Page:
They not only pulled it off, Macdonald and Short connected on the project. “We realised we had similar ideas and aesthetics and thought it would be great to do more work together. So we decided we’d do as much self-initiated work together as we could to fill our portfolios and explore new territory.”
One such non-commissioned project was initiated by Short who had access to a disused building and was taking shots of the rundown interior spaces. “John had been in the building and basically called me with the concept that in this decrepit old building, beautiful flowers could be growing out of the gaps and cracks in the floor,” explains Macdonald. “This is the great thing about collaborating with someone who can take you out of working in a particular way. We went down to Columbia Road flower market and bought lots of interesting looking flowers and then spent a day wandering round this cavernous building finding interesting places for the flowers to sprout out of. Essentially it was really spontaneous and it felt different, experimental. At the time it felt like a fun thing to be doing and we certainly didn’t expect the images to be as eye-opening as they are. People really respond to that series.”
The haunted house shoot has also proved popular and the pair are still commissioned on the strength of it – most recently by design agency Praline for a set of images to adorn posters and brochures for Central Saint Martins College of Art and Design. “It’s in a similar style to that original haunted house project John and I did,” says Macdonald. “We spent a few days in Saint Martins shooting walls and objects and various things, not to mention students in various poses. We then made models of hybrid studios using different elements we’d shot and we placed cut outs of the students within those sets.”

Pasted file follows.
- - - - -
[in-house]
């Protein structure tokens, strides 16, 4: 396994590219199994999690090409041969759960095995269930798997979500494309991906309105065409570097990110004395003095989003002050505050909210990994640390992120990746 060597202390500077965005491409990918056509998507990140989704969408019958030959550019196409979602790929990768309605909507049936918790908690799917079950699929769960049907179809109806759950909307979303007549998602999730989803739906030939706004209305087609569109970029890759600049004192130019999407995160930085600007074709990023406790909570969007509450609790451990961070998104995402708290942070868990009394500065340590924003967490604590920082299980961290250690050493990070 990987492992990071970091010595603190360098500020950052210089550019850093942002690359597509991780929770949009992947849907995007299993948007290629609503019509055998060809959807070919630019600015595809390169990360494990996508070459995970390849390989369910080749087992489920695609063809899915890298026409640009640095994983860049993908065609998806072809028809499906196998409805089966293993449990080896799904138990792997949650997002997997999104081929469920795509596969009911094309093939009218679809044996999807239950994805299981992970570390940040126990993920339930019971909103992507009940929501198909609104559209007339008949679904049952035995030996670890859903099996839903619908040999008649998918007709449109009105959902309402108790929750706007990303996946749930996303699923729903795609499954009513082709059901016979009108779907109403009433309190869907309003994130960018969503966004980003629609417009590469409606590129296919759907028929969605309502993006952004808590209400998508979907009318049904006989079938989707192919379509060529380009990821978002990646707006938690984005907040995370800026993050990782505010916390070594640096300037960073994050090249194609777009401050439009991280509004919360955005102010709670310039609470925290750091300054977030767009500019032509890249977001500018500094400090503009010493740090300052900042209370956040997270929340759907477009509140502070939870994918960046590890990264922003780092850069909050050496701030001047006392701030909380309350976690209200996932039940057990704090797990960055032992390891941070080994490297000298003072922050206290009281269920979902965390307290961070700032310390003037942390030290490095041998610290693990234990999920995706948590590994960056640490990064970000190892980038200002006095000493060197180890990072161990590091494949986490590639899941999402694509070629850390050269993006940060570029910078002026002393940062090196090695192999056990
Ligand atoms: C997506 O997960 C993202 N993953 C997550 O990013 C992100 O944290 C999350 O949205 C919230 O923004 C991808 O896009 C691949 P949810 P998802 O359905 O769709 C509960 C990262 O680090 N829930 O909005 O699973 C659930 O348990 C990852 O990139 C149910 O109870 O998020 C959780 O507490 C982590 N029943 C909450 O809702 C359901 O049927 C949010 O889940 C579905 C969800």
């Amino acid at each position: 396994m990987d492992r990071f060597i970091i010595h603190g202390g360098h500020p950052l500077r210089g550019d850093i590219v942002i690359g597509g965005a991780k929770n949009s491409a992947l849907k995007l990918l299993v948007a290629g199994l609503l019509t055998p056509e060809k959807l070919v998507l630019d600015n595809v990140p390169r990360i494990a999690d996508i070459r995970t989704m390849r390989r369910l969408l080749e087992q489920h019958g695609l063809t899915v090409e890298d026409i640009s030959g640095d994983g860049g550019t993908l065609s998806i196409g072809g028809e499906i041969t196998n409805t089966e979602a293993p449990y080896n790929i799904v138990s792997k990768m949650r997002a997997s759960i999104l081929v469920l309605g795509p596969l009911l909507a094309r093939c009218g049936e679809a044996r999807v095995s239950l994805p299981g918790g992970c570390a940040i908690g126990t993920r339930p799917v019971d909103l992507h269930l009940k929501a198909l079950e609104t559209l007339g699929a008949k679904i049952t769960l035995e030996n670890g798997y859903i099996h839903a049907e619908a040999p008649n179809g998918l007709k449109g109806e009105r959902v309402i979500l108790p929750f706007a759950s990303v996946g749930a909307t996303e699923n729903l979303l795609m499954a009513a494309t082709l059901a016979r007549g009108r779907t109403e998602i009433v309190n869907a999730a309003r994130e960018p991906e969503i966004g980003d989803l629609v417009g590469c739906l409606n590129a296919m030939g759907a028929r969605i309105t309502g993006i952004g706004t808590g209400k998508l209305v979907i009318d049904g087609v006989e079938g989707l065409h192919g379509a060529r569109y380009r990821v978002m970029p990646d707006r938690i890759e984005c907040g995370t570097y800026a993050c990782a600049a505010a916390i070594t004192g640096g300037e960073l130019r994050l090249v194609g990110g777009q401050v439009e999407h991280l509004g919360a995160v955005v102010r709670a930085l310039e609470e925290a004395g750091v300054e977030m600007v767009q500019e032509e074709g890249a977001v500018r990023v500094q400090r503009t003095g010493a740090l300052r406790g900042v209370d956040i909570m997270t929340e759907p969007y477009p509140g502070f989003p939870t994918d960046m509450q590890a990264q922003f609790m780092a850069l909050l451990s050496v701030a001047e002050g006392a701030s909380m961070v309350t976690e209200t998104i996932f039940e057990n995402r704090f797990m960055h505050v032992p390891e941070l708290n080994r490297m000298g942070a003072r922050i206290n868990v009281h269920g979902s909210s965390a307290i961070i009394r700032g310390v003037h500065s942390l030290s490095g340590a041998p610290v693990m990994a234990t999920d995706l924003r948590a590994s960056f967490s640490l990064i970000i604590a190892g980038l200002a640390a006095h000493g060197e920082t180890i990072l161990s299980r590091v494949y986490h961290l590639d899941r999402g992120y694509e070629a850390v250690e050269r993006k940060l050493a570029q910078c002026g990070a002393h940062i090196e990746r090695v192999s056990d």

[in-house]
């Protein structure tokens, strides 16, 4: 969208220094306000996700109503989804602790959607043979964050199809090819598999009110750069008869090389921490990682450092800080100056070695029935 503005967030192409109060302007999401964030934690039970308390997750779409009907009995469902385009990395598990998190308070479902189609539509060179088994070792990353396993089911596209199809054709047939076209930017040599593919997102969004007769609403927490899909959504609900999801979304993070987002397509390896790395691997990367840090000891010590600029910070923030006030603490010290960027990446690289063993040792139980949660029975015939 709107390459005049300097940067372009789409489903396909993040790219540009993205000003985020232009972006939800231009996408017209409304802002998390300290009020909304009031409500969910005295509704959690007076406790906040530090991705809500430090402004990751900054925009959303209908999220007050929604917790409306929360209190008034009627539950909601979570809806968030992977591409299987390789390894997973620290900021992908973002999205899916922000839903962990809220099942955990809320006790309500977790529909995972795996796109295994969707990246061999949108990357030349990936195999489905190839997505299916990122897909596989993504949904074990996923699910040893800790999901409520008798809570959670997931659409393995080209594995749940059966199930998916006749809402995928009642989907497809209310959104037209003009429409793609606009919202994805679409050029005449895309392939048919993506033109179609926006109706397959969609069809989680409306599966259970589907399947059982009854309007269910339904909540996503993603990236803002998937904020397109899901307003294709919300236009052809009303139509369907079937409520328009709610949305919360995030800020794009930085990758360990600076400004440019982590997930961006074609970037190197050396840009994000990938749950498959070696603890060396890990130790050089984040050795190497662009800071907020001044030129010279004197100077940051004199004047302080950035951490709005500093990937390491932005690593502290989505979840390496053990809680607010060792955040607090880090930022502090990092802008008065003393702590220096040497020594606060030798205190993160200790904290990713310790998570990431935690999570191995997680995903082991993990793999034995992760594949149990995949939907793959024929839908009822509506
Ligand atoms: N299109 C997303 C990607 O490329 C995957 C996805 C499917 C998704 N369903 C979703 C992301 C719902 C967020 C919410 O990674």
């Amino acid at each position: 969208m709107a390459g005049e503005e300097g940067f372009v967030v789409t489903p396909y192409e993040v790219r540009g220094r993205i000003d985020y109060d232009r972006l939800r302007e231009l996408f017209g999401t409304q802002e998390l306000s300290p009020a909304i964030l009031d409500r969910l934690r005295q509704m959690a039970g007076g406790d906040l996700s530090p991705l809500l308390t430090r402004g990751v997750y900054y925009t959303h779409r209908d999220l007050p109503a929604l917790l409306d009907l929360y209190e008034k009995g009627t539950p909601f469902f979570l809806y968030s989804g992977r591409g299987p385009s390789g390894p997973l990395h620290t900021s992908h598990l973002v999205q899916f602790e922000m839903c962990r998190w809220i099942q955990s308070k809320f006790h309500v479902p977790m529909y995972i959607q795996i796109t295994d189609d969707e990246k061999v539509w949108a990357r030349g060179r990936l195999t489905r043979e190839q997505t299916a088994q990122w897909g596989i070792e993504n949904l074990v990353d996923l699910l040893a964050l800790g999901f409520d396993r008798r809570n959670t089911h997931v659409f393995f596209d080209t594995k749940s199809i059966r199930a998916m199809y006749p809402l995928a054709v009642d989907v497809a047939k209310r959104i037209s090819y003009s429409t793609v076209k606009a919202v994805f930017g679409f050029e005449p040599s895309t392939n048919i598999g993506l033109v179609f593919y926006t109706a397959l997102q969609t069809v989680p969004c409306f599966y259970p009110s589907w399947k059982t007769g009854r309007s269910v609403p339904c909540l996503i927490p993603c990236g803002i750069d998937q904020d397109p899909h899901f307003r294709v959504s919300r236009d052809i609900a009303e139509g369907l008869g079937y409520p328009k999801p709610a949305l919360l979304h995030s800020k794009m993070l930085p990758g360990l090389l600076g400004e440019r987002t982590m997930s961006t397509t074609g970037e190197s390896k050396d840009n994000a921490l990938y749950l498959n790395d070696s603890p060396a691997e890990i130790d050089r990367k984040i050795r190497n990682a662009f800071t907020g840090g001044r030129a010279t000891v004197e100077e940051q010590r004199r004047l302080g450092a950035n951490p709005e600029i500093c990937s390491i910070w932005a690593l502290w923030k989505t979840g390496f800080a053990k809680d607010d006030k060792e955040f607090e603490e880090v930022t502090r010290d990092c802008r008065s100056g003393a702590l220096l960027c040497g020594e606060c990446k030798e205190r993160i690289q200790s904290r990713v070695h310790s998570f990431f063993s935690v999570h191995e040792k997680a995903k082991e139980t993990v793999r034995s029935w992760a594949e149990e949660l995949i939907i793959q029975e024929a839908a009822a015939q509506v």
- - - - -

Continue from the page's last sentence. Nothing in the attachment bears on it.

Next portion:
Macdonald and Short have also been busy on their biggest job together to date, for Orange through ad agency Fallon. “It’s been surprisingly good fun working on such a big campaign,” says Macdonald. “You’d think advertising work would be really prescribed but actually I’ve found myself doing exactly what I like doing and even trying new things. It’s become a real project more than just another job.” The print campaign incorporates shots by Short of groups of 3d models of objects (including the two-foot-tall orange robot on Macdonald’s desk) designed by Macdonald. So many models, in fact, that Macdonald had to assemble a team of assistants. “For this job I had to put together a team who could work alongside me and help me get a huge amount of modelmaking done in a short period of time,” she explains. So is this an example of how working in a collective can be handy? “Yes, but I also got a lot of non-Peep-show people involved too,” she reveals. “Most of them are fellow ex-Brighton graduates that I recruited specially and we’re very possibly going to do more work together for the Orange campaign.”
Seeing Macdonald’s models in the flesh, the scale is a surprise. The camera that appears in Macdonald and Short’s campaign for Edinburgh Fringe, created through agency Marque, is actually about two feet wide. The mixing desk on the cover of this issue is only a few inches tall. “Yes, sometimes the things I make are big and sometimes they’re tiny,” says Macdonald. “I’d definitely like to work with a more human element in the future. Take things off the table top and into real environments.” It’s at this point that we start discussing the Stonehenge incident from Spinal Tap where a stage designer fatefully produces a model of the sacred stones some 16 inches high. “That’s actually happened to me,” laughs Macdonald. “I’m showing the client a model I’ve made and they’re like, ‘What do you mean this is the real thing?’” Of course, this highlights rather well the imagemaking partnership Macdonald is forging with Short. The size of the models isn’t really relevant, but the quality and detail of them is paramount. The expertise and aesthetic sensibilities Short brings to lighting and shooting them means the viewer believes the world they’ve created in a particular image. “Working with John has made a big difference to what I do,” says Macdonald. “We’re going to keep on collaborating and exploring ideas and hopefully we’ll keep getting a good response.”